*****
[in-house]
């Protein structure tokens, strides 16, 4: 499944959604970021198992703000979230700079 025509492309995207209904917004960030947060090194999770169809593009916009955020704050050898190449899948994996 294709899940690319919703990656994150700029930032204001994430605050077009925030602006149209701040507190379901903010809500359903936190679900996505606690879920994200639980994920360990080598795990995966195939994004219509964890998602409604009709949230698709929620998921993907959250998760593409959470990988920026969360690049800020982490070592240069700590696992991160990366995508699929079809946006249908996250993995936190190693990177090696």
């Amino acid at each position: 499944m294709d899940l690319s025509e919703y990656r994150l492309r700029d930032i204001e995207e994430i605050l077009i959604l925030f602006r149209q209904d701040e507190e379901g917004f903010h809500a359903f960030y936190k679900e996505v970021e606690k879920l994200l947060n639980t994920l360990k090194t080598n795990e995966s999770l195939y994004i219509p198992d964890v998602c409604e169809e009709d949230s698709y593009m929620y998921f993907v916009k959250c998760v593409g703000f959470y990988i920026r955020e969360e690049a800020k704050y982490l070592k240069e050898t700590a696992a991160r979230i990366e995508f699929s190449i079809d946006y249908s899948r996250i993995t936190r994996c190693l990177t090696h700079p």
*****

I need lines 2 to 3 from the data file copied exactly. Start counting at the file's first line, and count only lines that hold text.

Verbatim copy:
């Protein structure tokens, strides 16, 4: 499944959604970021198992703000979230700079 025509492309995207209904917004960030947060090194999770169809593009916009955020704050050898190449899948994996 294709899940690319919703990656994150700029930032204001994430605050077009925030602006149209701040507190379901903010809500359903936190679900996505606690879920994200639980994920360990080598795990995966195939994004219509964890998602409604009709949230698709929620998921993907959250998760593409959470990988920026969360690049800020982490070592240069700590696992991160990366995508699929079809946006249908996250993995936190190693990177090696």
């Amino acid at each position: 499944m294709d899940l690319s025509e919703y990656r994150l492309r700029d930032i204001e995207e994430i605050l077009i959604l925030f602006r149209q209904d701040e507190e379901g917004f903010h809500a359903f960030y936190k679900e996505v970021e606690k879920l994200l947060n639980t994920l360990k090194t080598n795990e995966s999770l195939y994004i219509p198992d964890v998602c409604e169809e009709d949230s698709y593009m929620y998921f993907v916009k959250c998760v593409g703000f959470y990988i920026r955020e969360e690049a800020k704050y982490l070592k240069e050898t700590a696992a991160r979230i990366e995508f699929s190449i079809d946006y249908s899948r996250i993995t936190r994996c190693l990177t090696h700079p």